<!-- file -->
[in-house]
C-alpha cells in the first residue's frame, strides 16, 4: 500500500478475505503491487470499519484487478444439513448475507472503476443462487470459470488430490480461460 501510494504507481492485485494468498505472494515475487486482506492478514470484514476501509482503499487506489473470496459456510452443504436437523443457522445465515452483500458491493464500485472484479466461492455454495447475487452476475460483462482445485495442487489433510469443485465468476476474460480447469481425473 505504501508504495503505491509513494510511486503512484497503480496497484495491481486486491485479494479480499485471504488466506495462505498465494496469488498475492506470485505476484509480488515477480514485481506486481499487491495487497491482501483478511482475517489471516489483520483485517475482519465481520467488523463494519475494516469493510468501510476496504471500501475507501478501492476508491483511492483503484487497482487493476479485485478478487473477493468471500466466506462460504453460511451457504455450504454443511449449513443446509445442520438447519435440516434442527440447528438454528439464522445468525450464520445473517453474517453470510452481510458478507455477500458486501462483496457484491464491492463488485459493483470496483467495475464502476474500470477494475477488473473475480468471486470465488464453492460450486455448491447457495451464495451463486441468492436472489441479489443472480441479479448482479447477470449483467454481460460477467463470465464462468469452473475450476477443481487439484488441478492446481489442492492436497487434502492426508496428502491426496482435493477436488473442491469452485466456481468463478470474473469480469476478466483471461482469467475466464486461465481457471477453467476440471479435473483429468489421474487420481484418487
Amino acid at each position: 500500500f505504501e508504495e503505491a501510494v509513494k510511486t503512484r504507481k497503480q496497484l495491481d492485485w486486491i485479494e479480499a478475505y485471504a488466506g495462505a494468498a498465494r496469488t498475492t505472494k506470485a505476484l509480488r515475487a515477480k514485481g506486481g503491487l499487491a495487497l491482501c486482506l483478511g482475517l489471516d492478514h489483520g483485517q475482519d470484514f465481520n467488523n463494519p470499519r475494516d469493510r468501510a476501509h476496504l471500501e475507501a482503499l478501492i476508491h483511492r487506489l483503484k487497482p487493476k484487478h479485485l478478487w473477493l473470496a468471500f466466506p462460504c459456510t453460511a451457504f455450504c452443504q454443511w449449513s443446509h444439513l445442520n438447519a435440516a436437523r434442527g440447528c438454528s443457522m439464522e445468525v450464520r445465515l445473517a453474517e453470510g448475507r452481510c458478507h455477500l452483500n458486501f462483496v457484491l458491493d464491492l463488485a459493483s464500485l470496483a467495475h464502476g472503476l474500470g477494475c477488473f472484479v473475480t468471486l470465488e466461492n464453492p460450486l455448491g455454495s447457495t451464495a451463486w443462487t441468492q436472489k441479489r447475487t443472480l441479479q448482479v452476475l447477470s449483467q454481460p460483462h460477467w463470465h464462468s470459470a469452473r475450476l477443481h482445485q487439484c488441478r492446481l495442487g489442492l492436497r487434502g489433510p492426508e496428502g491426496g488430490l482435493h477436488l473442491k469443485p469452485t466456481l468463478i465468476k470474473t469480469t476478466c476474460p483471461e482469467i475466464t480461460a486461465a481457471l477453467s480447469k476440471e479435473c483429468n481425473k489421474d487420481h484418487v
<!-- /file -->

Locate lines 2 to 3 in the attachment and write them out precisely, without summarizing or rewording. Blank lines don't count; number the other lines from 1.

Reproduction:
C-alpha cells in the first residue's frame, strides 16, 4: 500500500478475505503491487470499519484487478444439513448475507472503476443462487470459470488430490480461460 501510494504507481492485485494468498505472494515475487486482506492478514470484514476501509482503499487506489473470496459456510452443504436437523443457522445465515452483500458491493464500485472484479466461492455454495447475487452476475460483462482445485495442487489433510469443485465468476476474460480447469481425473 505504501508504495503505491509513494510511486503512484497503480496497484495491481486486491485479494479480499485471504488466506495462505498465494496469488498475492506470485505476484509480488515477480514485481506486481499487491495487497491482501483478511482475517489471516489483520483485517475482519465481520467488523463494519475494516469493510468501510476496504471500501475507501478501492476508491483511492483503484487497482487493476479485485478478487473477493468471500466466506462460504453460511451457504455450504454443511449449513443446509445442520438447519435440516434442527440447528438454528439464522445468525450464520445473517453474517453470510452481510458478507455477500458486501462483496457484491464491492463488485459493483470496483467495475464502476474500470477494475477488473473475480468471486470465488464453492460450486455448491447457495451464495451463486441468492436472489441479489443472480441479479448482479447477470449483467454481460460477467463470465464462468469452473475450476477443481487439484488441478492446481489442492492436497487434502492426508496428502491426496482435493477436488473442491469452485466456481468463478470474473469480469476478466483471461482469467475466464486461465481457471477453467476440471479435473483429468489421474487420481484418487
Amino acid at each position: 500500500f505504501e508504495e503505491a501510494v509513494k510511486t503512484r504507481k497503480q496497484l495491481d492485485w486486491i485479494e479480499a478475505y485471504a488466506g495462505a494468498a498465494r496469488t498475492t505472494k506470485a505476484l509480488r515475487a515477480k514485481g506486481g503491487l499487491a495487497l491482501c486482506l483478511g482475517l489471516d492478514h489483520g483485517q475482519d470484514f465481520n467488523n463494519p470499519r475494516d469493510r468501510a476501509h476496504l471500501e475507501a482503499l478501492i476508491h483511492r487506489l483503484k487497482p487493476k484487478h479485485l478478487w473477493l473470496a468471500f466466506p462460504c459456510t453460511a451457504f455450504c452443504q454443511w449449513s443446509h444439513l445442520n438447519a435440516a436437523r434442527g440447528c438454528s443457522m439464522e445468525v450464520r445465515l445473517a453474517e453470510g448475507r452481510c458478507h455477500l452483500n458486501f462483496v457484491l458491493d464491492l463488485a459493483s464500485l470496483a467495475h464502476g472503476l474500470g477494475c477488473f472484479v473475480t468471486l470465488e466461492n464453492p460450486l455448491g455454495s447457495t451464495a451463486w443462487t441468492q436472489k441479489r447475487t443472480l441479479q448482479v452476475l447477470s449483467q454481460p460483462h460477467w463470465h464462468s470459470a469452473r475450476l477443481h482445485q487439484c488441478r492446481l495442487g489442492l492436497r487434502g489433510p492426508e496428502g491426496g488430490l482435493h477436488l473442491k469443485p469452485t466456481l468463478i465468476k470474473t469480469t476478466c476474460p483471461e482469467i475466464t480461460a486461465a481457471l477453467s480447469k476440471e479435473c483429468n481425473k489421474d487420481h484418487v